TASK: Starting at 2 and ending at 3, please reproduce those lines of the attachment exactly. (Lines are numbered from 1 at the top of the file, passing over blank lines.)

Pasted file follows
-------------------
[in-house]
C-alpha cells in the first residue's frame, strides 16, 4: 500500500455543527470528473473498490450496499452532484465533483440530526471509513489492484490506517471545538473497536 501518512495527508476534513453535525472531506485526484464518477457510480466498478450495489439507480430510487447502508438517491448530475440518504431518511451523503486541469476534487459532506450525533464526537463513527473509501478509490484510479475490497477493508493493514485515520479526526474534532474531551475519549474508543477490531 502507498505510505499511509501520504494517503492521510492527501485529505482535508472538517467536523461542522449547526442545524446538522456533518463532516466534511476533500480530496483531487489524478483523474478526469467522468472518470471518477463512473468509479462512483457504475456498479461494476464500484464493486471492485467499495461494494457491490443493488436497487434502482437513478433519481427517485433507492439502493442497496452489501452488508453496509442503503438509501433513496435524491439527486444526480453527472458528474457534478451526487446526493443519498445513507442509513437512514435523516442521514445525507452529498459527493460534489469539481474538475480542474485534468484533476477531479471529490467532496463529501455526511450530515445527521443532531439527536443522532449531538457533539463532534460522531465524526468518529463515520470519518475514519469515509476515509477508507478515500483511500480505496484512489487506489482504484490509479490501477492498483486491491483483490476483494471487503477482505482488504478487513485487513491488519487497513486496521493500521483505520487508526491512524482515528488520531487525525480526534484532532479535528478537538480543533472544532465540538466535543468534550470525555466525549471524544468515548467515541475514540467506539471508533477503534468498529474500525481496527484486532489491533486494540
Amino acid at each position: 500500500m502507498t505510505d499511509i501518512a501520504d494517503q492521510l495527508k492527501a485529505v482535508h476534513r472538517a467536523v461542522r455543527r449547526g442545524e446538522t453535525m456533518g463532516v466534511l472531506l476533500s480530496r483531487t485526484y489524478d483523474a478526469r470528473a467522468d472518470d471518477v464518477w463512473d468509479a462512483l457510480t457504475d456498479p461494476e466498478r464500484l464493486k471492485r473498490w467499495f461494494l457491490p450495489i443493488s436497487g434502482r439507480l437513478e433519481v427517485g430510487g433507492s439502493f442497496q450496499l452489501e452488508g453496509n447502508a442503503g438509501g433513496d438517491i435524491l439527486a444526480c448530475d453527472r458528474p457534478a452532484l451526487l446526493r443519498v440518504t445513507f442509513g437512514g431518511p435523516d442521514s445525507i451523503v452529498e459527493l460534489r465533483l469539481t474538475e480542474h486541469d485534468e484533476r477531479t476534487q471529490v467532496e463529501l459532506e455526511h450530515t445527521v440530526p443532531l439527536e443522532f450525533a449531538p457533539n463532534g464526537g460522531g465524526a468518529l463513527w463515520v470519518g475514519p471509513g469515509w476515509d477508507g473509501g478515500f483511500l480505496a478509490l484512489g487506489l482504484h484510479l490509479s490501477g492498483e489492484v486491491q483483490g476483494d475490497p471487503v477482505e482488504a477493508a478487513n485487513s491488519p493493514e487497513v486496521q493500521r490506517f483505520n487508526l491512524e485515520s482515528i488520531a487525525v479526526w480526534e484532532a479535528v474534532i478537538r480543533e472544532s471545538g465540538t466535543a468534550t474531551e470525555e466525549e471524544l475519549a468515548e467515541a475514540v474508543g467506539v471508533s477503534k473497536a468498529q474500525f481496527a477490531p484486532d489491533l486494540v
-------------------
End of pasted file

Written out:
C-alpha cells in the first residue's frame, strides 16, 4: 500500500455543527470528473473498490450496499452532484465533483440530526471509513489492484490506517471545538473497536 501518512495527508476534513453535525472531506485526484464518477457510480466498478450495489439507480430510487447502508438517491448530475440518504431518511451523503486541469476534487459532506450525533464526537463513527473509501478509490484510479475490497477493508493493514485515520479526526474534532474531551475519549474508543477490531 502507498505510505499511509501520504494517503492521510492527501485529505482535508472538517467536523461542522449547526442545524446538522456533518463532516466534511476533500480530496483531487489524478483523474478526469467522468472518470471518477463512473468509479462512483457504475456498479461494476464500484464493486471492485467499495461494494457491490443493488436497487434502482437513478433519481427517485433507492439502493442497496452489501452488508453496509442503503438509501433513496435524491439527486444526480453527472458528474457534478451526487446526493443519498445513507442509513437512514435523516442521514445525507452529498459527493460534489469539481474538475480542474485534468484533476477531479471529490467532496463529501455526511450530515445527521443532531439527536443522532449531538457533539463532534460522531465524526468518529463515520470519518475514519469515509476515509477508507478515500483511500480505496484512489487506489482504484490509479490501477492498483486491491483483490476483494471487503477482505482488504478487513485487513491488519487497513486496521493500521483505520487508526491512524482515528488520531487525525480526534484532532479535528478537538480543533472544532465540538466535543468534550470525555466525549471524544468515548467515541475514540467506539471508533477503534468498529474500525481496527484486532489491533486494540
Amino acid at each position: 500500500m502507498t505510505d499511509i501518512a501520504d494517503q492521510l495527508k492527501a485529505v482535508h476534513r472538517a467536523v461542522r455543527r449547526g442545524e446538522t453535525m456533518g463532516v466534511l472531506l476533500s480530496r483531487t485526484y489524478d483523474a478526469r470528473a467522468d472518470d471518477v464518477w463512473d468509479a462512483l457510480t457504475d456498479p461494476e466498478r464500484l464493486k471492485r473498490w467499495f461494494l457491490p450495489i443493488s436497487g434502482r439507480l437513478e433519481v427517485g430510487g433507492s439502493f442497496q450496499l452489501e452488508g453496509n447502508a442503503g438509501g433513496d438517491i435524491l439527486a444526480c448530475d453527472r458528474p457534478a452532484l451526487l446526493r443519498v440518504t445513507f442509513g437512514g431518511p435523516d442521514s445525507i451523503v452529498e459527493l460534489r465533483l469539481t474538475e480542474h486541469d485534468e484533476r477531479t476534487q471529490v467532496e463529501l459532506e455526511h450530515t445527521v440530526p443532531l439527536e443522532f450525533a449531538p457533539n463532534g464526537g460522531g465524526a468518529l463513527w463515520v470519518g475514519p471509513g469515509w476515509d477508507g473509501g478515500f483511500l480505496a478509490l484512489g487506489l482504484h484510479l490509479s490501477g492498483e489492484v486491491q483483490g476483494d475490497p471487503v477482505e482488504a477493508a478487513n485487513s491488519p493493514e487497513v486496521q493500521r490506517f483505520n487508526l491512524e485515520s482515528i488520531a487525525v479526526w480526534e484532532a479535528v474534532i478537538r480543533e472544532s471545538g465540538t466535543a468534550t474531551e470525555e466525549e471524544l475519549a468515548e467515541a475514540v474508543g467506539v471508533s477503534k473497536a468498529q474500525f481496527a477490531p484486532d489491533l486494540v